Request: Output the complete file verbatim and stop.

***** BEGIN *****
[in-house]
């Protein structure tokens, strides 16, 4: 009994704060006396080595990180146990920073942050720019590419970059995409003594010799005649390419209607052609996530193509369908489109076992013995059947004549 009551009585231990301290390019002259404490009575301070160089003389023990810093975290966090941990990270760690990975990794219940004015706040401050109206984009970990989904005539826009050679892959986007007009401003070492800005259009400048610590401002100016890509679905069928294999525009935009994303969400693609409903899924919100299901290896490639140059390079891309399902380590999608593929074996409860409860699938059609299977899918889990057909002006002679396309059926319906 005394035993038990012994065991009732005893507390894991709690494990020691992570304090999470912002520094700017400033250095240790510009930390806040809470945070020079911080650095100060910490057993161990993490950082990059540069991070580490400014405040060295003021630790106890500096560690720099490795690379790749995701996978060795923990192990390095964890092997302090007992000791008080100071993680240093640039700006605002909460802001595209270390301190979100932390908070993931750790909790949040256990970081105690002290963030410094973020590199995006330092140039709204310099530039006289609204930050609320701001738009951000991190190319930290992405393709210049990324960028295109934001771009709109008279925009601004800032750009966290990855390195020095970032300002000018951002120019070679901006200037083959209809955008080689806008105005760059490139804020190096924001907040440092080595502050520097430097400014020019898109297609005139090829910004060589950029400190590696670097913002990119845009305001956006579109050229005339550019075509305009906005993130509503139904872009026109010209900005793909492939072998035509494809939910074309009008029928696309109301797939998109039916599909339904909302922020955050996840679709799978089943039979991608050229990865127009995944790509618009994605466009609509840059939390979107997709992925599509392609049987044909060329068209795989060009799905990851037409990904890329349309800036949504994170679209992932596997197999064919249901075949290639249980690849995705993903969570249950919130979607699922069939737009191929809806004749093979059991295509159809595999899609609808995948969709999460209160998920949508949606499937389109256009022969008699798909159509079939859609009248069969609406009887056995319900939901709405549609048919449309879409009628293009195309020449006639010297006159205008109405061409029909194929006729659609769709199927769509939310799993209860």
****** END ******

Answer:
[in-house]
């Protein structure tokens, strides 16, 4: 009994704060006396080595990180146990920073942050720019590419970059995409003594010799005649390419209607052609996530193509369908489109076992013995059947004549 009551009585231990301290390019002259404490009575301070160089003389023990810093975290966090941990990270760690990975990794219940004015706040401050109206984009970990989904005539826009050679892959986007007009401003070492800005259009400048610590401002100016890509679905069928294999525009935009994303969400693609409903899924919100299901290896490639140059390079891309399902380590999608593929074996409860409860699938059609299977899918889990057909002006002679396309059926319906 005394035993038990012994065991009732005893507390894991709690494990020691992570304090999470912002520094700017400033250095240790510009930390806040809470945070020079911080650095100060910490057993161990993490950082990059540069991070580490400014405040060295003021630790106890500096560690720099490795690379790749995701996978060795923990192990390095964890092997302090007992000791008080100071993680240093640039700006605002909460802001595209270390301190979100932390908070993931750790909790949040256990970081105690002290963030410094973020590199995006330092140039709204310099530039006289609204930050609320701001738009951000991190190319930290992405393709210049990324960028295109934001771009709109008279925009601004800032750009966290990855390195020095970032300002000018951002120019070679901006200037083959209809955008080689806008105005760059490139804020190096924001907040440092080595502050520097430097400014020019898109297609005139090829910004060589950029400190590696670097913002990119845009305001956006579109050229005339550019075509305009906005993130509503139904872009026109010209900005793909492939072998035509494809939910074309009008029928696309109301797939998109039916599909339904909302922020955050996840679709799978089943039979991608050229990865127009995944790509618009994605466009609509840059939390979107997709992925599509392609049987044909060329068209795989060009799905990851037409990904890329349309800036949504994170679209992932596997197999064919249901075949290639249980690849995705993903969570249950919130979607699922069939737009191929809806004749093979059991295509159809595999899609609808995948969709999460209160998920949508949606499937389109256009022969008699798909159509079939859609009248069969609406009887056995319900939901709405549609048919449309879409009628293009195309020449006639010297006159205008109405061409029909194929006729659609769709199927769509939310799993209860």